Fig. 3: Lipid residue analysis of hunter-gatherer ceramics.
figure 3

a,b, δ13C16:0 and δ13C18:0 values of sample with (a) and without (b) aquatic biomarkers and statistical ellipses (1σ) of modern animal fats from Eastern Europe (provided online; see Data Availability Statement). c, Relative frequency of identified food commodities by region following the criteria described in the Methods. d, A surface model interpolating Δ13C values (for error maps and other results, see Supplementary Fig. 12).

These data are further disaggregated by region in Fig. 3c and show sub-regional variation in pottery use as noted in previous studies11 despite broad similarities in environmental settings and resource availability. Generally, aquatic products dominate in the southeastern and central part of the study area, whereas ruminant products were processed more prominently in pottery from the west and northeast. This is also supported by interpolating the Δ13C values spatially with more negative values corresponding to ruminant products (Fig. 3d). As previously suggested11, it is likely that such sub-regional ‘cuisines’ arose due to local customs of food preparation and consumption, and that certain sites were highly specialized28.

Analysis of pottery production traits

A set of contingency tables recording the presence or absence of ‘production traits’ was generated and the relationship between sites was examined using correspondence analysis29. Sub-regional styles of pottery production could be identified that roughly recapitulate geography and the major river basins (Fig. 4); this is seen most clearly in the technological traits, providing empirical evidence that technological traditions are embedded within local cultural practices30,31. A far weaker pattern was observed when ‘use traits’ are subjected to correspondence analysis (Fig. 4).

Fig. 4: Biplots of correspondence analysis scores for traits (site-wise) recorded through inspection of the archaeological ceramics and the organic residue analysis.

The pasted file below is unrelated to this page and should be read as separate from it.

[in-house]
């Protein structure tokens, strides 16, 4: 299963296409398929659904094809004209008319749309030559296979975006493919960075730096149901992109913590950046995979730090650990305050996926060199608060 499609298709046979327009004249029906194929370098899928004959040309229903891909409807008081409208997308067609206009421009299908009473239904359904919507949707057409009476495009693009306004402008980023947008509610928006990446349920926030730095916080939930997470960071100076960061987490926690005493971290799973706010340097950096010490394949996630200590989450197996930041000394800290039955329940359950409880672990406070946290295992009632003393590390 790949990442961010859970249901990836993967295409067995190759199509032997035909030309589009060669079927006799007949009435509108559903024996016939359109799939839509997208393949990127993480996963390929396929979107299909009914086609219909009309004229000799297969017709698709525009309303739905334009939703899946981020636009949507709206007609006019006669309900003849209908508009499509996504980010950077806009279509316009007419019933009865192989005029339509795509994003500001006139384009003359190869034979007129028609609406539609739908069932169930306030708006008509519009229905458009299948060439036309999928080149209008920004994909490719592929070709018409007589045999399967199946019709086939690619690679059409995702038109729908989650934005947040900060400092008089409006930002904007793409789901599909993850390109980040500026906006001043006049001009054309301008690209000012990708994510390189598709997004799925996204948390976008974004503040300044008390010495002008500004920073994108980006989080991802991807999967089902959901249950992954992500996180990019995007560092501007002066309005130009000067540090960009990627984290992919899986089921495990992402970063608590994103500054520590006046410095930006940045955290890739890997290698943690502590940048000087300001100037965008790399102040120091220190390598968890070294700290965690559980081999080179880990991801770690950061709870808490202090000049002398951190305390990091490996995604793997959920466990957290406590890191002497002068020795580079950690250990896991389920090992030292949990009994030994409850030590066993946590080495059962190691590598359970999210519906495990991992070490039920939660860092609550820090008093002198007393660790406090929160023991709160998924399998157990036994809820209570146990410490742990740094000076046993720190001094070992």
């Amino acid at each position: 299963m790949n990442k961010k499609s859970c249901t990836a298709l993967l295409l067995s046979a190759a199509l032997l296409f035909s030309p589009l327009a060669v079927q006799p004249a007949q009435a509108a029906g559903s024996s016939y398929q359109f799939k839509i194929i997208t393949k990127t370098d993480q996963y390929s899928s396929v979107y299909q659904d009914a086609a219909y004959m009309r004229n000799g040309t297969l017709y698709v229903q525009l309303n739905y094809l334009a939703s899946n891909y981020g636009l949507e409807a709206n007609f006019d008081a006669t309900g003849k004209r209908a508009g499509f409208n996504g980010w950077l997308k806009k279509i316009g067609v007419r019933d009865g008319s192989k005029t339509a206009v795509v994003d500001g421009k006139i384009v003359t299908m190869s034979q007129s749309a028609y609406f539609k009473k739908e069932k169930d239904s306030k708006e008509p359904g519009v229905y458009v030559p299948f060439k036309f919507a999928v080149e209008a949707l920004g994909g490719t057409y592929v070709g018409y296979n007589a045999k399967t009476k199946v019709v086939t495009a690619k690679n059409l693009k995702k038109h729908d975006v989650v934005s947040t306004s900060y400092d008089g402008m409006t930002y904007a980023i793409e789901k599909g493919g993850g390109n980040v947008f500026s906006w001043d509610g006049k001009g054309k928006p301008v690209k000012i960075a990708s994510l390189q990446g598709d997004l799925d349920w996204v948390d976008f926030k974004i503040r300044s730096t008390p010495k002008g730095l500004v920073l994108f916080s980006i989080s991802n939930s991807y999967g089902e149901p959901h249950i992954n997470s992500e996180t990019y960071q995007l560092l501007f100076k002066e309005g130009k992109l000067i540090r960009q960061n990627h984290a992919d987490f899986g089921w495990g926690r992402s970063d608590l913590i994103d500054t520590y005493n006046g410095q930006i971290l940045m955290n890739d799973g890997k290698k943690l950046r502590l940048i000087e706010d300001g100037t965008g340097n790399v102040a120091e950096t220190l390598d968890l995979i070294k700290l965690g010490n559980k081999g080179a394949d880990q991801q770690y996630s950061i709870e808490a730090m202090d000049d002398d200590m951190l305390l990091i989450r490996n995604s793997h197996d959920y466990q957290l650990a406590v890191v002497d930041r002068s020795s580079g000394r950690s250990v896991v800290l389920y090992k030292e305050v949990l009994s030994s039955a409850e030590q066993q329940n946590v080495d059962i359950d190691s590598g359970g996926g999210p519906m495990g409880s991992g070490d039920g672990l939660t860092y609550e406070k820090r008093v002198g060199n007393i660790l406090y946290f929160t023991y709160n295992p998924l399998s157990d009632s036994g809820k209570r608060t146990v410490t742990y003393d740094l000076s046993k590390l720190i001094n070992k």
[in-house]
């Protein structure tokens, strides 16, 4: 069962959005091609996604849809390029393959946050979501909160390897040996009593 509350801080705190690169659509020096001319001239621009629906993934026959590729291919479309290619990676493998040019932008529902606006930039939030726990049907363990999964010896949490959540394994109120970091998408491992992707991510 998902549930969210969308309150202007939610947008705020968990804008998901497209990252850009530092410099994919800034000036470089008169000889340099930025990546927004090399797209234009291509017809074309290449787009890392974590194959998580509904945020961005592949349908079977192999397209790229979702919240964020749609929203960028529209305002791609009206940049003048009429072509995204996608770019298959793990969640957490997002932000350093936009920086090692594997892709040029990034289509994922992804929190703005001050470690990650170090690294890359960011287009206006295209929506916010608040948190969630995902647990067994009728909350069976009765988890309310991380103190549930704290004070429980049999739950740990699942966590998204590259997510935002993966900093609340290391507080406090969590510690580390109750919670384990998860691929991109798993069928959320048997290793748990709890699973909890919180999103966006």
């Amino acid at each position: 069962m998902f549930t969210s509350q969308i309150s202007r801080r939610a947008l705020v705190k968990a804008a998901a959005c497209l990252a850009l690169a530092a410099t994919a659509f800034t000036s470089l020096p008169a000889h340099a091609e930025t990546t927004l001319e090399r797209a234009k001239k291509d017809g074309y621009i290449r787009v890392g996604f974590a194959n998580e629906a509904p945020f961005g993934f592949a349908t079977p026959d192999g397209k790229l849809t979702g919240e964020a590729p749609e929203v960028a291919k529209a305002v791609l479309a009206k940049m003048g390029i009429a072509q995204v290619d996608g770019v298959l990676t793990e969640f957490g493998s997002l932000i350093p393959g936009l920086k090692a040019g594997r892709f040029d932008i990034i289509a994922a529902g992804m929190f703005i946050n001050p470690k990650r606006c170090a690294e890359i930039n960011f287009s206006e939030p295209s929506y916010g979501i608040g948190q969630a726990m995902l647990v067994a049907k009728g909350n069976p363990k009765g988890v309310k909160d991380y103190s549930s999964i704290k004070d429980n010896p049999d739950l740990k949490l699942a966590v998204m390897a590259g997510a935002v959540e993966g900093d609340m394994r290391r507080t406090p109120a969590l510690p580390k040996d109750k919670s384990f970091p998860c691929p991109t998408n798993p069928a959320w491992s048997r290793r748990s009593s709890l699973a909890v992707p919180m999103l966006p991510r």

figure 4

Axes orientation chosen to best illustrate the recapitulation of geographic coordinates.

Next, we computed Mantel coefficients to examine the degree of correlation between pottery production and use. Mantel tests were used to compare two distance matrices: spatial distance was determined from site location data, whereas temporal distance was derived from radiocarbon chronologies or inferred from regression models (Methods: Spatial–temporal modelling). Cultural distance, including the ‘distance’ between the biomolecular traits of pairs of sites, was enumerated using the Jaccard dissimilarity index. Jaccard distances were lower on average for traits associated with vessel use compared with those associated with pottery production, although their variability is higher (Supplementary Table 8). Thus despite regional variation, use of the pots was more consistent over the study region than the cultural factors that influenced the way in which they were made. This is most likely because pottery use was constrained by the relatively homogenous ecological settings, where wild aquatic and forest species were abundant. Inter-site differences in pottery use are not, therefore, caused by gradual processes of geographical isolation, explaining the lack of clear geographic patterning in the correspondence analyses scores.